From child sex slave to activist: Woman turns into human trafficking campaigner - years after she was sold into sex trade by her PARENTS
Minh Dang says she was pimped out by her parents starting when she was just 10 years old
She now works as an advocate, joining forces with actress Jada Pinkett Smith and her nonprofit organization Don't Sell Bodies
By DAILY MAIL REPORTER and REUTERS REPORTER
PUBLISHED: 18:05 GMT, 23 December 2012 | UPDATED: 10:00 GMT, 24 December 2012
A California woman has turned to activism nearly a decade after she was held against her will in the world's most unforgiving industry by the two people who should have been shielding her from danger.
Minh Dang, 28, says she was just 10 years old when she was taken to a brothel for the first time by her parents, who would then leave her there for days - and sometimes weeks.
She says the pattern of mistreatment began when she was as young as three years old as she was subjected to physical, sexual and emotional abuse at the hands of her father.
Victimized: Minh Dang says she was just 10 years old when she was taken to a brothel for the first time by her parents, who would then leave her there for days - and sometimes weeks
The woman claimed that her parents worked together, collecting money while their daughter worked as a child prostitute.
Ms Dang told NBC Bay Area: 'They actually recruited people, so my mom placed ads in Vietnamese newspapers and magazines.'
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'My dad took me to these businesses, they were cafes, and they were fronts for brothels. He would take me to brothels and leave me there for weeks on end, and brothels sell children for sex so that was my job while I was there.'
While her parents pimped her out by night, she excelled as a student by day, earning high marks and excelling on the soccer team in Los Altos, California - keeping her dark side a secret.
Dark secret: While her parents pimped her out by night, she excelled as a student by day, earning high marks and excelling on the soccer team in Los Altos, California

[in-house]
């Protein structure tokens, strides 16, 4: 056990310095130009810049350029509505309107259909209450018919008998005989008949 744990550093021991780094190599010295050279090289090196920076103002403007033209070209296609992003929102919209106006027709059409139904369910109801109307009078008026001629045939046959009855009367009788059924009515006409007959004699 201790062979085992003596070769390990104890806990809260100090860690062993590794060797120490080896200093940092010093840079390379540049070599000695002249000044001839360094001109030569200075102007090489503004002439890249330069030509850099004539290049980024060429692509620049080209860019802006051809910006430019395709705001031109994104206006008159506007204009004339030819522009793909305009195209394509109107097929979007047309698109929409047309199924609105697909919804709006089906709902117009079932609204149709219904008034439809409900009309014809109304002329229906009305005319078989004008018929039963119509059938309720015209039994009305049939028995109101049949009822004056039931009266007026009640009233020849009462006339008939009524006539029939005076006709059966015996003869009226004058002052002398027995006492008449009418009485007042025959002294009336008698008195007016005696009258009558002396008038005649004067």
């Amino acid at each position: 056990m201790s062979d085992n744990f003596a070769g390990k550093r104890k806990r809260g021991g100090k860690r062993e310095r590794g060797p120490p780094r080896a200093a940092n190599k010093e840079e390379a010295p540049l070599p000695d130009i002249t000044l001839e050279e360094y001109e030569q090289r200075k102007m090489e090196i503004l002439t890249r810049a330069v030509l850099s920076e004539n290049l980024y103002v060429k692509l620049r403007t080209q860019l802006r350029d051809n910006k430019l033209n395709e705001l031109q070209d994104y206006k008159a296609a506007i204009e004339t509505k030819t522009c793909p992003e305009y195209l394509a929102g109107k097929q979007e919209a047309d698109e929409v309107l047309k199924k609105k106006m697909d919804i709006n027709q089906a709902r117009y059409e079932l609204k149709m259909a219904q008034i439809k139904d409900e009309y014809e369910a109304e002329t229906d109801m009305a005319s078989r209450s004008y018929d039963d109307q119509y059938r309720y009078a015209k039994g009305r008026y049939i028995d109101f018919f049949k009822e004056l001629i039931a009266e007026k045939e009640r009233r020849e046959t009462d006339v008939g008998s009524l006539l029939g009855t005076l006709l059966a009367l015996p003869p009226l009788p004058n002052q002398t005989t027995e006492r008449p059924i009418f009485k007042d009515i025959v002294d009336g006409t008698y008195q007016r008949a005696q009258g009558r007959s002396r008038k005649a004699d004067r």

Her gym teacher, Bonny Ellegood, told NBC Bay Area: 'She went above and beyond in everything she did,' Ms Ellegood said.
Ms Dang added: 'My choir and orchestra teacher in middle school thought something was up, but I don’t think could have guessed this was up because I was a straight-A student, I wasn’t your typical delinquent kid.'
After high school, the hold her parents had on her life continued even as she attended college at Berkley - but it wasn't long before she escaped from their grasp.
Ms Dang told the station: 'The first two years I was going to college but was still enslaved. I was still being sold by my parents. Then they paid my final bill for college, and that’s when I cut all ties with them, that I would contact the police if they contacted me again, and then that was it.'
Hostage: Ms Dang was sent to brothels when she was 10, but the pattern of abuse began when she was as young as three years old
NBC Bay Area was able to track down Ms Dang's mother at her nail salon in Mountain View. While she refused to appear on camera, she rejected her daughters claims, saying that she never sold her daughter into the sex trade.
Today, Ms Dang works alongside Jada Pinkett-Smith - an outspoken advocate against sex trafficking - and the actress' non-profit Don't Sell Bodies.
Reuters reported earlier this month the age range for girls sold into sex slavery has become younger and younger because of the global economic crisis, and may have become worse due to the poor economy.
About 21 million people - or three out of 1,000 people globally - are in forced labor, meaning they have been coerced or deceived into jobs which they cannot leave, figures released by the International Labour Organisation (ILO) this year showed.
Allies: Ms Dang now works alongside actress Jada Pinkett Smith, seen testifying before a congressional committee on human trafficking
The ILO said about 4.5 million of these, mainly women and girls, were victims of sexual exploitation and overall the human trafficking trade was estimated to be worth $32billion a year.
Ruchira Gupta, founder of Indian charity Apne Aap Women Worldwide, said: 'We are seeing the number rise in these 10 red light districts while the age of the girls is falling.'
Gupta added that the average age of female prostitutes in India was between nine and 13.
'We need to invest more in girls and women so that there are options other than prostitution, organ trade, or [becoming] child soldiers.'
While the ILO figures suggested modern-day slavery has risen to a record level, the data came with the caveat that it was hard to estimate numbers as victims were often scared to come forward and there was a lack of records in most countries.
Rising poverty was blamed for driving more women into the sex industry against their will.
David Batstone, president and co-founder of anti-trafficking organization Not For Sale, said the global financial crisis as well as political instability created vulnerable communities at risk of exploitation.
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